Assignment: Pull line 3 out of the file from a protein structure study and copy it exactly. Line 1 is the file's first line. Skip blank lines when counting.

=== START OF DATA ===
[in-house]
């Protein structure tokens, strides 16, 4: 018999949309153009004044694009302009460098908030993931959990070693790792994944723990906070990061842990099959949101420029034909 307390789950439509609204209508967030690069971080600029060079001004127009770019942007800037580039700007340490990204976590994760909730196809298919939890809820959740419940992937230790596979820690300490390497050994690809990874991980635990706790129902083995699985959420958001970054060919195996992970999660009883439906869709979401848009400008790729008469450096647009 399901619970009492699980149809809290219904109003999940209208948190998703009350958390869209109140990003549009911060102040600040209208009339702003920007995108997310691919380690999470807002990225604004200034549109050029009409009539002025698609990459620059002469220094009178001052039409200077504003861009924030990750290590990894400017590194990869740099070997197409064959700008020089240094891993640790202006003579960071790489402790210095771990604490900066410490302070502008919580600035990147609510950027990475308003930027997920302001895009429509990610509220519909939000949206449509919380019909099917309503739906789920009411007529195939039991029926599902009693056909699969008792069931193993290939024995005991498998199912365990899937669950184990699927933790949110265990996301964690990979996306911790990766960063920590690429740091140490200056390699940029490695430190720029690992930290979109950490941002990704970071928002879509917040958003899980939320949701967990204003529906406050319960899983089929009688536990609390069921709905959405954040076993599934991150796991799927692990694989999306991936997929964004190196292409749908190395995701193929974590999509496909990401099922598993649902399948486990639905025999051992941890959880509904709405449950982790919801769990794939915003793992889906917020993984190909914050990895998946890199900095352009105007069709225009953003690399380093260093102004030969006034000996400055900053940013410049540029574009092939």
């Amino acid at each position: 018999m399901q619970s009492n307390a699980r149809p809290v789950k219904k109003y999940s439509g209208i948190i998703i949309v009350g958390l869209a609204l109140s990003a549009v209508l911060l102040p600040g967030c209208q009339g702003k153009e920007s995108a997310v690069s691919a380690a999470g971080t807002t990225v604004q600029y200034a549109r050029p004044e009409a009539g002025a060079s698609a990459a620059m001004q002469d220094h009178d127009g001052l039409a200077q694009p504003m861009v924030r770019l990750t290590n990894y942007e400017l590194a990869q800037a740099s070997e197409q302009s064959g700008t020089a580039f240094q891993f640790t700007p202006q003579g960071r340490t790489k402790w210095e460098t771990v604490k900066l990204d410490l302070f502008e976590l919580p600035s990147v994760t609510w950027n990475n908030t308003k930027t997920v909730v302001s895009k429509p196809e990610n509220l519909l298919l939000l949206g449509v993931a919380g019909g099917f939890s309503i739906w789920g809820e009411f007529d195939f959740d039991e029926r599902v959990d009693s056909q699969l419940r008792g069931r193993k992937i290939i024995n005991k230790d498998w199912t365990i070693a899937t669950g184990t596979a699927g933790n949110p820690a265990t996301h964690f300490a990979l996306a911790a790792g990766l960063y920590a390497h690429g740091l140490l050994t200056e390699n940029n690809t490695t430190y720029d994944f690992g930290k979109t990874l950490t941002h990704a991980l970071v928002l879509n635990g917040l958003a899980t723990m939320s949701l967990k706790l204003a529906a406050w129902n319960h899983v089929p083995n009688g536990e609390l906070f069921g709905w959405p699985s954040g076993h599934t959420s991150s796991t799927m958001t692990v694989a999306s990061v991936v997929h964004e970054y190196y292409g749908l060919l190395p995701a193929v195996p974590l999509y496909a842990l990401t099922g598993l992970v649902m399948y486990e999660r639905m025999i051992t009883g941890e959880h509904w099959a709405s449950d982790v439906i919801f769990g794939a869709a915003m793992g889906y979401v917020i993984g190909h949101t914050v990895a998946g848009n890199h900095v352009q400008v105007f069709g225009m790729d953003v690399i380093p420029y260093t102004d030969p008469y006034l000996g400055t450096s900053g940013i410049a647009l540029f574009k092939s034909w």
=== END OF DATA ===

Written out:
């Amino acid at each position: 018999m399901q619970s009492n307390a699980r149809p809290v789950k219904k109003y999940s439509g209208i948190i998703i949309v009350g958390l869209a609204l109140s990003a549009v209508l911060l102040p600040g967030c209208q009339g702003k153009e920007s995108a997310v690069s691919a380690a999470g971080t807002t990225v604004q600029y200034a549109r050029p004044e009409a009539g002025a060079s698609a990459a620059m001004q002469d220094h009178d127009g001052l039409a200077q694009p504003m861009v924030r770019l990750t290590n990894y942007e400017l590194a990869q800037a740099s070997e197409q302009s064959g700008t020089a580039f240094q891993f640790t700007p202006q003579g960071r340490t790489k402790w210095e460098t771990v604490k900066l990204d410490l302070f502008e976590l919580p600035s990147v994760t609510w950027n990475n908030t308003k930027t997920v909730v302001s895009k429509p196809e990610n509220l519909l298919l939000l949206g449509v993931a919380g019909g099917f939890s309503i739906w789920g809820e009411f007529d195939f959740d039991e029926r599902v959990d009693s056909q699969l419940r008792g069931r193993k992937i290939i024995n005991k230790d498998w199912t365990i070693a899937t669950g184990t596979a699927g933790n949110p820690a265990t996301h964690f300490a990979l996306a911790a790792g990766l960063y920590a390497h690429g740091l140490l050994t200056e390699n940029n690809t490695t430190y720029d994944f690992g930290k979109t990874l950490t941002h990704a991980l970071v928002l879509n635990g917040l958003a899980t723990m939320s949701l967990k706790l204003a529906a406050w129902n319960h899983v089929p083995n009688g536990e609390l906070f069921g709905w959405p699985s954040g076993h599934t959420s991150s796991t799927m958001t692990v694989a999306s990061v991936v997929h964004e970054y190196y292409g749908l060919l190395p995701a193929v195996p974590l999509y496909a842990l990401t099922g598993l992970v649902m399948y486990e999660r639905m025999i051992t009883g941890e959880h509904w099959a709405s449950d982790v439906i919801f769990g794939a869709a915003m793992g889906y979401v917020i993984g190909h949101t914050v990895a998946g848009n890199h900095v352009q400008v105007f069709g225009m790729d953003v690399i380093p420029y260093t102004d030969p008469y006034l000996g400055t450096s900053g940013i410049a647009l540029f574009k092939s034909w």